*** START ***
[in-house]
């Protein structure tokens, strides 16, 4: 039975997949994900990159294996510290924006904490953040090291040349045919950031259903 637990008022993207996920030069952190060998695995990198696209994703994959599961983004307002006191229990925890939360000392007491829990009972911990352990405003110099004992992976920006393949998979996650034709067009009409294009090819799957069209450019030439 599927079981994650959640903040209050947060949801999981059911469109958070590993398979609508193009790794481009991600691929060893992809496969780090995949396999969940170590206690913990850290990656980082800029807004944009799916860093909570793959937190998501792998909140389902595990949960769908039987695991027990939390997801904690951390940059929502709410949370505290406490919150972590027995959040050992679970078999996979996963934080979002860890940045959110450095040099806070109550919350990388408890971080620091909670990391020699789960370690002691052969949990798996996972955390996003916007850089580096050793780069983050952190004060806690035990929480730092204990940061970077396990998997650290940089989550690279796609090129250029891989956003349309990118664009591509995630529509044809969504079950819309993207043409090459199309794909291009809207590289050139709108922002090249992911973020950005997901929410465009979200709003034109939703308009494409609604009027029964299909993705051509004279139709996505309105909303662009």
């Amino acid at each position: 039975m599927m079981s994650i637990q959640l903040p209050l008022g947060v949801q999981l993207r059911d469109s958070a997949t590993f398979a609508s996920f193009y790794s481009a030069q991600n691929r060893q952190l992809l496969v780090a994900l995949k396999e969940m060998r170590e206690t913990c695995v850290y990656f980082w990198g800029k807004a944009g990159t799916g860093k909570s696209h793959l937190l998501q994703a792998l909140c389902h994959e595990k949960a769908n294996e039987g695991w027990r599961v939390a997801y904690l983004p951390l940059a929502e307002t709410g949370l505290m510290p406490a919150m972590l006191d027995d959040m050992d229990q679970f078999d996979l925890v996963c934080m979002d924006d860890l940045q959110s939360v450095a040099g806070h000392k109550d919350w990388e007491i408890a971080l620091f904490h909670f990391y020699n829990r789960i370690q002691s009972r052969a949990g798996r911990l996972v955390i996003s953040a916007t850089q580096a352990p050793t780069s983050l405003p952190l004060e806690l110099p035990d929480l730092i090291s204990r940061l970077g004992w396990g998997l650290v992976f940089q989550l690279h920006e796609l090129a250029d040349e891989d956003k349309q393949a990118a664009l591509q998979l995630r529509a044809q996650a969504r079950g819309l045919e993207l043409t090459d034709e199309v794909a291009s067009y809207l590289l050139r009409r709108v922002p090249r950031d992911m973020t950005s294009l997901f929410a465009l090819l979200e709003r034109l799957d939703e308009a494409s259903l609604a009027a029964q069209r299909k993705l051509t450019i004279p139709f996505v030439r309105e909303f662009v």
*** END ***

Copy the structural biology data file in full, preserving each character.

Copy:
[in-house]
């Protein structure tokens, strides 16, 4: 039975997949994900990159294996510290924006904490953040090291040349045919950031259903 637990008022993207996920030069952190060998695995990198696209994703994959599961983004307002006191229990925890939360000392007491829990009972911990352990405003110099004992992976920006393949998979996650034709067009009409294009090819799957069209450019030439 599927079981994650959640903040209050947060949801999981059911469109958070590993398979609508193009790794481009991600691929060893992809496969780090995949396999969940170590206690913990850290990656980082800029807004944009799916860093909570793959937190998501792998909140389902595990949960769908039987695991027990939390997801904690951390940059929502709410949370505290406490919150972590027995959040050992679970078999996979996963934080979002860890940045959110450095040099806070109550919350990388408890971080620091909670990391020699789960370690002691052969949990798996996972955390996003916007850089580096050793780069983050952190004060806690035990929480730092204990940061970077396990998997650290940089989550690279796609090129250029891989956003349309990118664009591509995630529509044809969504079950819309993207043409090459199309794909291009809207590289050139709108922002090249992911973020950005997901929410465009979200709003034109939703308009494409609604009027029964299909993705051509004279139709996505309105909303662009």
């Amino acid at each position: 039975m599927m079981s994650i637990q959640l903040p209050l008022g947060v949801q999981l993207r059911d469109s958070a997949t590993f398979a609508s996920f193009y790794s481009a030069q991600n691929r060893q952190l992809l496969v780090a994900l995949k396999e969940m060998r170590e206690t913990c695995v850290y990656f980082w990198g800029k807004a944009g990159t799916g860093k909570s696209h793959l937190l998501q994703a792998l909140c389902h994959e595990k949960a769908n294996e039987g695991w027990r599961v939390a997801y904690l983004p951390l940059a929502e307002t709410g949370l505290m510290p406490a919150m972590l006191d027995d959040m050992d229990q679970f078999d996979l925890v996963c934080m979002d924006d860890l940045q959110s939360v450095a040099g806070h000392k109550d919350w990388e007491i408890a971080l620091f904490h909670f990391y020699n829990r789960i370690q002691s009972r052969a949990g798996r911990l996972v955390i996003s953040a916007t850089q580096a352990p050793t780069s983050l405003p952190l004060e806690l110099p035990d929480l730092i090291s204990r940061l970077g004992w396990g998997l650290v992976f940089q989550l690279h920006e796609l090129a250029d040349e891989d956003k349309q393949a990118a664009l591509q998979l995630r529509a044809q996650a969504r079950g819309l045919e993207l043409t090459d034709e199309v794909a291009s067009y809207l590289l050139r009409r709108v922002p090249r950031d992911m973020t950005s294009l997901f929410a465009l090819l979200e709003r034109l799957d939703e308009a494409s259903l609604a009027a029964q069209r299909k993705l051509t450019i004279p139709f996505v030439r309105e909303f662009v």